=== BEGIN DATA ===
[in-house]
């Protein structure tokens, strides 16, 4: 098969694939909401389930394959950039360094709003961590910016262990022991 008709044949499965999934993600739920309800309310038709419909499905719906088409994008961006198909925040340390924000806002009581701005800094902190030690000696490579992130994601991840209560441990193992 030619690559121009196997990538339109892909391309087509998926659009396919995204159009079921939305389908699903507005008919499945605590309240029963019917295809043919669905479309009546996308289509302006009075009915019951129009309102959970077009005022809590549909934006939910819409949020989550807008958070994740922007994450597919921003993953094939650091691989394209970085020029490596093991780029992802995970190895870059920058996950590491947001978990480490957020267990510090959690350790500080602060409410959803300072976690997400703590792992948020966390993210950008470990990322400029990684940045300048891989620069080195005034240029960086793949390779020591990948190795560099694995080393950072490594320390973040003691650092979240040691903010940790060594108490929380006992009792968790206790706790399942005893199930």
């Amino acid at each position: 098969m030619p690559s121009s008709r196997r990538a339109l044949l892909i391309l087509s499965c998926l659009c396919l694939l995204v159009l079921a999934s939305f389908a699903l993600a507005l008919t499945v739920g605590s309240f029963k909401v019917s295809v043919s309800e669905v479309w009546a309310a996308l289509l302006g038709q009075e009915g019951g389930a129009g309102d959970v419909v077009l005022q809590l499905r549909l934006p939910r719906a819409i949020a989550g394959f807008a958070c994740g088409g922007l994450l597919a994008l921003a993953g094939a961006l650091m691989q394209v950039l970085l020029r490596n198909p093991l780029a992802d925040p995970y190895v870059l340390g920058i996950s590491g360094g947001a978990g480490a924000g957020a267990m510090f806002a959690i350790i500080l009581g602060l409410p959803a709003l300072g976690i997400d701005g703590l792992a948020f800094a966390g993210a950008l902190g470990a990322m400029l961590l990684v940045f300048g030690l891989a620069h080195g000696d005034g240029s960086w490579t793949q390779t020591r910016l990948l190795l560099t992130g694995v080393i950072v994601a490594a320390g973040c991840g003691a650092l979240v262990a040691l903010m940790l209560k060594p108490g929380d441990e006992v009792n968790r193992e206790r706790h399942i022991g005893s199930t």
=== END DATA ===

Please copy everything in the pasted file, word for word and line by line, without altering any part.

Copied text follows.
[in-house]
């Protein structure tokens, strides 16, 4: 098969694939909401389930394959950039360094709003961590910016262990022991 008709044949499965999934993600739920309800309310038709419909499905719906088409994008961006198909925040340390924000806002009581701005800094902190030690000696490579992130994601991840209560441990193992 030619690559121009196997990538339109892909391309087509998926659009396919995204159009079921939305389908699903507005008919499945605590309240029963019917295809043919669905479309009546996308289509302006009075009915019951129009309102959970077009005022809590549909934006939910819409949020989550807008958070994740922007994450597919921003993953094939650091691989394209970085020029490596093991780029992802995970190895870059920058996950590491947001978990480490957020267990510090959690350790500080602060409410959803300072976690997400703590792992948020966390993210950008470990990322400029990684940045300048891989620069080195005034240029960086793949390779020591990948190795560099694995080393950072490594320390973040003691650092979240040691903010940790060594108490929380006992009792968790206790706790399942005893199930």
């Amino acid at each position: 098969m030619p690559s121009s008709r196997r990538a339109l044949l892909i391309l087509s499965c998926l659009c396919l694939l995204v159009l079921a999934s939305f389908a699903l993600a507005l008919t499945v739920g605590s309240f029963k909401v019917s295809v043919s309800e669905v479309w009546a309310a996308l289509l302006g038709q009075e009915g019951g389930a129009g309102d959970v419909v077009l005022q809590l499905r549909l934006p939910r719906a819409i949020a989550g394959f807008a958070c994740g088409g922007l994450l597919a994008l921003a993953g094939a961006l650091m691989q394209v950039l970085l020029r490596n198909p093991l780029a992802d925040p995970y190895v870059l340390g920058i996950s590491g360094g947001a978990g480490a924000g957020a267990m510090f806002a959690i350790i500080l009581g602060l409410p959803a709003l300072g976690i997400d701005g703590l792992a948020f800094a966390g993210a950008l902190g470990a990322m400029l961590l990684v940045f300048g030690l891989a620069h080195g000696d005034g240029s960086w490579t793949q390779t020591r910016l990948l190795l560099t992130g694995v080393i950072v994601a490594a320390g973040c991840g003691a650092l979240v262990a040691l903010m940790l209560k060594p108490g929380d441990e006992v009792n968790r193992e206790r706790h399942i022991g005893s199930t």